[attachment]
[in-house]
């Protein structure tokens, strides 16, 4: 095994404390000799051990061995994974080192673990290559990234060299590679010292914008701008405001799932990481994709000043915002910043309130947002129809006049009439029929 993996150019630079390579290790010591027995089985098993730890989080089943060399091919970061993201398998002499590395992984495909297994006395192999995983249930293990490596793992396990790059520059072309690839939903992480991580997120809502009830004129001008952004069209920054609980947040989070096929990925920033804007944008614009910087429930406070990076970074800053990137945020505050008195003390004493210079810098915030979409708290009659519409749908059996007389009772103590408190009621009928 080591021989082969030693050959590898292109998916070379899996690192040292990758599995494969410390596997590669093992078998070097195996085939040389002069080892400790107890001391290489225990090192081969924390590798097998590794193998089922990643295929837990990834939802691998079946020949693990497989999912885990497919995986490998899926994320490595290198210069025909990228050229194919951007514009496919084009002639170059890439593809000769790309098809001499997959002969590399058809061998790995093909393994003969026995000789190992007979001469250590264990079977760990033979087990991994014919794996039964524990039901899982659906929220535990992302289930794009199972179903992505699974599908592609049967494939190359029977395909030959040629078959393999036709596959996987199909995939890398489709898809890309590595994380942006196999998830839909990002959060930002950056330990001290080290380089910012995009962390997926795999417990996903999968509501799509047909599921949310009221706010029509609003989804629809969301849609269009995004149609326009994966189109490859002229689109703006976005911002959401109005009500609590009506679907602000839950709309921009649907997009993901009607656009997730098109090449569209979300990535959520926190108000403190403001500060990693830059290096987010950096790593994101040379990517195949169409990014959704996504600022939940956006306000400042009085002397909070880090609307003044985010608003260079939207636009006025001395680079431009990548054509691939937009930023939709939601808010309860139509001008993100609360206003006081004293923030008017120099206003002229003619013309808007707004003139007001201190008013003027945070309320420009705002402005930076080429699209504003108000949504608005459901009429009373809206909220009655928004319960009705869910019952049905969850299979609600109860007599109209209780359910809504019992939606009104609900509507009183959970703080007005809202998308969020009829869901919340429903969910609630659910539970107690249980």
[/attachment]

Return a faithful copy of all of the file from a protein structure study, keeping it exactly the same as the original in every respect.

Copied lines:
[in-house]
């Protein structure tokens, strides 16, 4: 095994404390000799051990061995994974080192673990290559990234060299590679010292914008701008405001799932990481994709000043915002910043309130947002129809006049009439029929 993996150019630079390579290790010591027995089985098993730890989080089943060399091919970061993201398998002499590395992984495909297994006395192999995983249930293990490596793992396990790059520059072309690839939903992480991580997120809502009830004129001008952004069209920054609980947040989070096929990925920033804007944008614009910087429930406070990076970074800053990137945020505050008195003390004493210079810098915030979409708290009659519409749908059996007389009772103590408190009621009928 080591021989082969030693050959590898292109998916070379899996690192040292990758599995494969410390596997590669093992078998070097195996085939040389002069080892400790107890001391290489225990090192081969924390590798097998590794193998089922990643295929837990990834939802691998079946020949693990497989999912885990497919995986490998899926994320490595290198210069025909990228050229194919951007514009496919084009002639170059890439593809000769790309098809001499997959002969590399058809061998790995093909393994003969026995000789190992007979001469250590264990079977760990033979087990991994014919794996039964524990039901899982659906929220535990992302289930794009199972179903992505699974599908592609049967494939190359029977395909030959040629078959393999036709596959996987199909995939890398489709898809890309590595994380942006196999998830839909990002959060930002950056330990001290080290380089910012995009962390997926795999417990996903999968509501799509047909599921949310009221706010029509609003989804629809969301849609269009995004149609326009994966189109490859002229689109703006976005911002959401109005009500609590009506679907602000839950709309921009649907997009993901009607656009997730098109090449569209979300990535959520926190108000403190403001500060990693830059290096987010950096790593994101040379990517195949169409990014959704996504600022939940956006306000400042009085002397909070880090609307003044985010608003260079939207636009006025001395680079431009990548054509691939937009930023939709939601808010309860139509001008993100609360206003006081004293923030008017120099206003002229003619013309808007707004003139007001201190008013003027945070309320420009705002402005930076080429699209504003108000949504608005459901009429009373809206909220009655928004319960009705869910019952049905969850299979609600109860007599109209209780359910809504019992939606009104609900509507009183959970703080007005809202998308969020009829869901919340429903969910609630659910539970107690249980």